South Africa have publicly described the text interactions as "banter", a word Pietersen echoed in his apology, whilst acknowledging the "upset and tension" the situation had caused.

Pietersen said: "I did send what you might call provocative texts to my close friends in the South Africa team. The texts were meant as banter between close friends. I need to rein myself in sometimes. I apologise to Straussy and the team for the inappropriate remarks at the press conference and for the texts. I truly didn't mean to cause upset or tension particularly with important games at stake."

Strauss has seen the build-up to his 100th Test overshadowed by the Pietersen imbroglio but was diplomatic about having to become involved. Pietersen has been in negotiations over his international workload with the ECB for some time - leading to his now-reneged retirement from limited-overs internationals earlier this year - but until his outburst in the wake of the Headingley Test, Strauss had not been party to the process.

"I wasn't involved in Kevin Pietersen's dispute with the board in any real way but once the players got involved it was very important that I got involved for the very reason that the feelings in the dressing room, the way the players interact with each other, the values we have as a group, are of vital importance to me and I'm not willing to turn a blind eye to that.

"It's going to be a long process. It is not the sort of thing that happens overnight. Unfortunately we have to address this issue. It is not one that we can sweep under the carpet. In order to move forward we need to address these issues head on and try and find some resolution to those.

"It is a broader issue than just the text messages. A lot has happened over the last week or so. It's about trust and mutual respect and any team that operates successfully needs to have that. And that is something we need to work on. It is not between me and him, particularly. The text messages sound like I was involved with it, but it is a broader issue, it is about the team and Kevin and how we interact with each other."

"He is a world-class player, I don't think anyone would deny that, and when he is playing well and everything is happy in the dressing room he is a great asset to the side but that is not where we are right at the moment and I think the selectors made a brave and very correct decision for this particular Test match that he didn't play because without the resolution to the issues that we need to resolve things would be a bit untenable in the dressing room for this game."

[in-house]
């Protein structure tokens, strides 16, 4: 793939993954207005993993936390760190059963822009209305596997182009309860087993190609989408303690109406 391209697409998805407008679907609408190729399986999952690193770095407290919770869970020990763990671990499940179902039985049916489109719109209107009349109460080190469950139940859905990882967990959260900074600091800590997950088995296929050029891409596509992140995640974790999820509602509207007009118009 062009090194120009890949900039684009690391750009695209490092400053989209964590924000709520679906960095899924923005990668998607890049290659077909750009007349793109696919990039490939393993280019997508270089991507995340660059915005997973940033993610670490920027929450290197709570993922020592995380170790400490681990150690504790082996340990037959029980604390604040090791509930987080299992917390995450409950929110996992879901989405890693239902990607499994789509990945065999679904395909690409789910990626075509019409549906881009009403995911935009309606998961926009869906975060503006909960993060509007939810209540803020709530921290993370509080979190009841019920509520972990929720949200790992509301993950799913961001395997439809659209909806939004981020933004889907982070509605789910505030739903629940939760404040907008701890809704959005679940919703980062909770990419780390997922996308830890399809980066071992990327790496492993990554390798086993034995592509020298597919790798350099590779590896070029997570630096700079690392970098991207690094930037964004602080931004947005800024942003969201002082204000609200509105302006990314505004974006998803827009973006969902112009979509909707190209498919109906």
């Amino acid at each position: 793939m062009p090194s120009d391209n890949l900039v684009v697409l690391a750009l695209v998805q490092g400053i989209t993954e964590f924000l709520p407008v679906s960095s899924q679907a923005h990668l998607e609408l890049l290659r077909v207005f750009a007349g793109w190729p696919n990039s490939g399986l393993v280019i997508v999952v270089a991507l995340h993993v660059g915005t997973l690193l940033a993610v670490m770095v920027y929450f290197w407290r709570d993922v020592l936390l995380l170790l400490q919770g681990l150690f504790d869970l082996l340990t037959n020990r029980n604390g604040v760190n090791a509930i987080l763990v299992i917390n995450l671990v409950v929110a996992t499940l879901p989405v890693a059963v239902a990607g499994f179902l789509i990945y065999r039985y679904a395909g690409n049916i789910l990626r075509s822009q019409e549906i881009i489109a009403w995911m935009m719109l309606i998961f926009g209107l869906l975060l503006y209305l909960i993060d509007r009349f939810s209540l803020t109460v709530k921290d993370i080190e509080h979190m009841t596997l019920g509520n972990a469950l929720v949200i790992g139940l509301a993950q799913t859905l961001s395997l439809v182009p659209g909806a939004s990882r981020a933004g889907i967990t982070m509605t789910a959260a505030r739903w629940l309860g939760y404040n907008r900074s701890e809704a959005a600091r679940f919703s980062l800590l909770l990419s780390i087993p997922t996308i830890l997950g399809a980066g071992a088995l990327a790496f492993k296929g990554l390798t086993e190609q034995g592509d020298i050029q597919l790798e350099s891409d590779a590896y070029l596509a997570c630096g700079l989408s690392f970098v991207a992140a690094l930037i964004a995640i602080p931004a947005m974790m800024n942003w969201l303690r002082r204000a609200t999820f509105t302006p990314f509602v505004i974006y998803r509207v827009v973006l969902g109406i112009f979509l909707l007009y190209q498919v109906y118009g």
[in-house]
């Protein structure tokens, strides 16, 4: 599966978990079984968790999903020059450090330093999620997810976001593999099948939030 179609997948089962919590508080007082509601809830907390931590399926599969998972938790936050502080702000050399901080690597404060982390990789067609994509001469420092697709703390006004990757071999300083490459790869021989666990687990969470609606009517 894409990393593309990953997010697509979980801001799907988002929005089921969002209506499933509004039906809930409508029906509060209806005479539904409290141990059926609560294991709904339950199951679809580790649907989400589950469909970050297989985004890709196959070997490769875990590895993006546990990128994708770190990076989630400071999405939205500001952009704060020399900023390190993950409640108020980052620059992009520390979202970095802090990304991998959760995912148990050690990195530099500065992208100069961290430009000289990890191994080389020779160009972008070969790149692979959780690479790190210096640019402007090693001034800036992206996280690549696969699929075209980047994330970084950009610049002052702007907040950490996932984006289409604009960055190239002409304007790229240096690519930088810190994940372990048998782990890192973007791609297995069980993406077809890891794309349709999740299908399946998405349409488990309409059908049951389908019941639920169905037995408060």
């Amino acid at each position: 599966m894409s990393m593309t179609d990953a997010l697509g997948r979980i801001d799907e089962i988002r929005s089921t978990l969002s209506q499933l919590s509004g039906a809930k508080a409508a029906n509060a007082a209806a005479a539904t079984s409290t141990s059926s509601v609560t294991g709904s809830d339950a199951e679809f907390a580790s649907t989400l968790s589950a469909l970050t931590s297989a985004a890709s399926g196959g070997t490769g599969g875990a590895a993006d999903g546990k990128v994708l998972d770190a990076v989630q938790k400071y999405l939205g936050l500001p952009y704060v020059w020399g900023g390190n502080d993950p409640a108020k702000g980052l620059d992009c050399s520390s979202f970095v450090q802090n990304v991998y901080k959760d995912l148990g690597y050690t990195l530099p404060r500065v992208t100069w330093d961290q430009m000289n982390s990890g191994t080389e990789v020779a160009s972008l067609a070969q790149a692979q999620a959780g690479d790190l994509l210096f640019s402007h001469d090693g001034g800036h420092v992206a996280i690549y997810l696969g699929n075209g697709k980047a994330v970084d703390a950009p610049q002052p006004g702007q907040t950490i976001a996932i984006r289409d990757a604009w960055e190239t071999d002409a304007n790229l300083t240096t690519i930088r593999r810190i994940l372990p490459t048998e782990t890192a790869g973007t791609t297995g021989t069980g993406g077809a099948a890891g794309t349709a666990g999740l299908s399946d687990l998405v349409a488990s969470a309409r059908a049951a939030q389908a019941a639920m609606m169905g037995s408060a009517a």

England must win the third and final Test of the series in order to defend the No. 1 Test ranking and Strauss admitted the side's preparations had not been ideal.

"It's going to be testing," he said. "As England captain things are sometimes thrown your way in a way that you have not necessarily been prepared to deal with.

"We have to look at the best way of moving forward and quite frankly for the next five or six days it is not going to be in the forefront of my mind. I have to concentrate on my batting and leading the side out in the middle and we will address these issues come the end of the Test match.

"Adversity can bring you slightly closer together. We have seen that before with us on a number of occasions. That is going to be the test of us this week. I have got every confidence that we can win this Test match. This is a great opportunity for us to show some strength and resolve and come through."

Alan Gardner is an assistant editor at ESPNcricinfo